A tattoo was a cosmetic body alteration made by needling ink subdermally. It was very common for Rokugani to bear tattoos.

Non-magical Tattoos Edit

Kolat Tattoo

Kolat Tattoo

Groups such as the Kolat used tattoos to identify membership, [1] and similarly the Daidoji family tattoed a crane, his family mon, on each wrist of their bushi on the day of their gempukku, as a reminder of their sworn duty to the Crane. [2] The most revered Rememberers of the nezumi, the Torre'chek, tattooed their tails with red symbols from the most famous Ratling tales and legends. [3] Young Agasha acquired tattoos during their gempukku. [4]

Magical Tattoos Edit

Tattooing chamber

Tattooing chamber

Ashalan Tattoos Edit

Many of the first Ashalan made the tattoos into a coming-of-age ritual, signifying that the person given the tattoos was experienced enough to be involved in the group's decisions. These tattoos began to quietly reflect the traits of their owners, sorcerous sigils and diagrams on those with greater magical ability, or the from of tiger stripes and a lion's mane on those physically gifted. [5] The immortal Ashalan race used crystal needles to make their tattoos. If the tattoo was placed upon a human his will was bound to the Ashalan. [6] This powerful magic, the Tattoo of Domination, [7] was developed by Rashol. [5]

Dragon Monk Tattoos Edit

In addition to normal, cosmetic tattoos, some members of the Dragon Clan had the ability to create magic tattoos that allowed their bearers to use special abilities. The most famous tattoos came from the monastic orders of the Dragon Clan. The Hitomi, Hoshi and Togashi all tattooed their initiates. The Kokujin monks received tattoos as well. The tattoos these monks received granted the bearer special powers based on their design. For example, a centipede tattoo allowed its bearer to run at very high speeds for a time, whereas tattoos of frost or fire gave their bearers the ability to breath ice or flame respectively. [8]

The tattoos did not grant power, they unlocked what was already within the tattooed. [9]

Dragon non-Monk tattoed Edit

It was rare for one who was not a Dragon monk to receive a tattoo, and when this happened it was considered a great honor. In 1168 Togashi Satsu tattooed Toturi III before he set off on his journey to find Enlightenment. [10] In 1169 Kitsuki Taiko wished a tattoo as a keepsake but Togashi Iroshi tattooed the true blood of Satsu without her acknowledgement. [11] The Asako Inquisitors bore a strange eye tattooed upon their palms, the seekers of truth. [12] The tattoos were magical, enhancing their perceptive talents, and were provided by the Togashi family during times when the Dragon and Phoenix Clan were allies. The duty of creating these tattoos was eventually taken over by the Agasha family. [13]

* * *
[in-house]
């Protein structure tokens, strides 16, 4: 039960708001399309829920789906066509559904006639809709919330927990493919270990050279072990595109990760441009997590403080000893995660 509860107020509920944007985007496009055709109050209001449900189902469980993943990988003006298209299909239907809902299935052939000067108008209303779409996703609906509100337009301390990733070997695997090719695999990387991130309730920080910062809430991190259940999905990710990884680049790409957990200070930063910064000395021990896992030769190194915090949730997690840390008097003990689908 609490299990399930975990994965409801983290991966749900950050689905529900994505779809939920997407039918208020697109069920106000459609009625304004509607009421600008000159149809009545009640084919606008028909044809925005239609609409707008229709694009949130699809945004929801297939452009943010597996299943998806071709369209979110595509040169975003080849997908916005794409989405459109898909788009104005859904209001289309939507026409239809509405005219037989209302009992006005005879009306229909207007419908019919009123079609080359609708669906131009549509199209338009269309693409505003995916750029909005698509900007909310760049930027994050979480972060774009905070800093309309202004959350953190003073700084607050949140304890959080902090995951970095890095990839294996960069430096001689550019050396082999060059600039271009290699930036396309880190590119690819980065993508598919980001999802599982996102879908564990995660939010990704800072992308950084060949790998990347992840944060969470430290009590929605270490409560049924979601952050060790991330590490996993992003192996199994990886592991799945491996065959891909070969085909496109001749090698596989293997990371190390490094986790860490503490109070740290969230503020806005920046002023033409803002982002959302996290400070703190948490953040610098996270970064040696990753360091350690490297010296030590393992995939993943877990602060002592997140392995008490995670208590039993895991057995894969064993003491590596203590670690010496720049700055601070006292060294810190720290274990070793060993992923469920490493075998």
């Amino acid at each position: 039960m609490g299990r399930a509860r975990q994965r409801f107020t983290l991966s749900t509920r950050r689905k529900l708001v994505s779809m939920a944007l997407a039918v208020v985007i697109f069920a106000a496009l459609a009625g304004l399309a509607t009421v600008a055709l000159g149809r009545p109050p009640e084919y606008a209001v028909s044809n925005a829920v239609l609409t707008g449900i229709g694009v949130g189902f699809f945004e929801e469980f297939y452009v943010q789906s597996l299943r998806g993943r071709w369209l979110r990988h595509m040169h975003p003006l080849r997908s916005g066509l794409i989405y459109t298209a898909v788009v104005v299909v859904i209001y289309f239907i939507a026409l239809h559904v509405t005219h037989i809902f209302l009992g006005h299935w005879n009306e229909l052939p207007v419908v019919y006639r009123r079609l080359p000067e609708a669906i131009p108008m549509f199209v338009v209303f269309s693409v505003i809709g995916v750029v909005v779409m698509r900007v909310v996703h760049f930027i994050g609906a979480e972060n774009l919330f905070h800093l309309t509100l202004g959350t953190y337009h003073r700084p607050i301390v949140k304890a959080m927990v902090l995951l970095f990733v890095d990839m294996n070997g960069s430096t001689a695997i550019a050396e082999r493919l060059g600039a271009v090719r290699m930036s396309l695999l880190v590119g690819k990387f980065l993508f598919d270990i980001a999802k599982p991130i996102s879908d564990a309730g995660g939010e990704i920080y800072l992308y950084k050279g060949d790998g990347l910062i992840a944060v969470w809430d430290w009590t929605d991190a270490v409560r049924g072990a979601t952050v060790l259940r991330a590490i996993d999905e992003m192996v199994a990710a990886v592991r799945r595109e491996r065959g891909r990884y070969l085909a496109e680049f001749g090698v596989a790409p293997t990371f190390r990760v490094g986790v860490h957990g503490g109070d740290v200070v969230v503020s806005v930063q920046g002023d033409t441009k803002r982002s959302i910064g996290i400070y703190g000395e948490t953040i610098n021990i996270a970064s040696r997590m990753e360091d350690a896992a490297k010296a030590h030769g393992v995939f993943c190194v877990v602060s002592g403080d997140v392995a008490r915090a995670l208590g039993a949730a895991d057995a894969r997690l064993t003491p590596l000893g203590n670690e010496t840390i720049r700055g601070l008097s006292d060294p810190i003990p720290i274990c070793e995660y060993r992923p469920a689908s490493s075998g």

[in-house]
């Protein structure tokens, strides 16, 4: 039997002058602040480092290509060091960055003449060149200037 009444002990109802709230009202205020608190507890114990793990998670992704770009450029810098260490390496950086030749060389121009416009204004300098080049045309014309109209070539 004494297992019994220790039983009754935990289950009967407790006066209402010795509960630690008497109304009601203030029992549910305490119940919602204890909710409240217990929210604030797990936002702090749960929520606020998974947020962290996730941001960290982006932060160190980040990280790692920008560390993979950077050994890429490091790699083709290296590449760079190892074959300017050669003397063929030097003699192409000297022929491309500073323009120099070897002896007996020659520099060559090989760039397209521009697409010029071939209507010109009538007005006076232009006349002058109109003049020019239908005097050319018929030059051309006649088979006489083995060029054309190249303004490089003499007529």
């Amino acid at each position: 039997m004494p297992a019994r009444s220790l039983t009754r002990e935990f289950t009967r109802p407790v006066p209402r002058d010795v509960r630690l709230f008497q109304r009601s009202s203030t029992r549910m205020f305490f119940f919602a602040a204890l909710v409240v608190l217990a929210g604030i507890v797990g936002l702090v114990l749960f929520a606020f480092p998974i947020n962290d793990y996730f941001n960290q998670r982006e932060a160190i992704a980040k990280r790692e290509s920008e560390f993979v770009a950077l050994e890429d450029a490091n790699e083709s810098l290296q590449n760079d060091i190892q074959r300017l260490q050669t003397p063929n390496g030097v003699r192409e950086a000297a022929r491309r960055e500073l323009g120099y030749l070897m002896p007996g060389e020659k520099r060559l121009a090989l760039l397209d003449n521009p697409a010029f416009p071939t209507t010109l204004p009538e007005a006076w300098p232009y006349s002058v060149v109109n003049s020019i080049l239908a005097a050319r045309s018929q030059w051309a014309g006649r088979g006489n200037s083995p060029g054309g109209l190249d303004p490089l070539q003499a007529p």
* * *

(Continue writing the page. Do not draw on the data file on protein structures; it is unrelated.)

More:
Bloodspeaker research on tattooes Edit

There were few Dragon bloodspeaker cells, all located in remote monasteries. There the cultists were investigating the value of tainted oni blood in tattoo magic. [14]

Kokujin tattoos Edit

Kokujin, the mad Ise Zumi, the Prophet of the Dark Lotus, used tattoos in his wicked monastic order, the Order of Kokujin Tattoos. [15]

Tattoos of the Dragon Clan Edit

See Also Edit


  1. Broken Tiger, by Shawn Carman and Rich Wulf
  2. Way of the Crane, p. 42
  3. Way of the Ratling, p. 49
  4. Great Clans, p. 185
  5. 5.0 5.1 Legend of the Burning Sands Roleplaying Game, p. 139
  6. Fires of Toshi Ranbo, Part Four, by Rich Wulf
  7. Secrets of the Scorpion, p. 89
  8. Legend of the Five Rings: Third Edition p. 127
  9. Enlightened Madness, Part One, by Rich Wulf
  10. Rulebook Story (Test of Enlightenment)
  11. Mysteries and Truths, by Rusty Priske
  12. Game Master's Guide; 2nd Ed, p. 215
  13. Way of the Shugenja, p. 60
  14. Bloodspeakers, p. 10
  15. The Mad Dragon, by Shawn Carman

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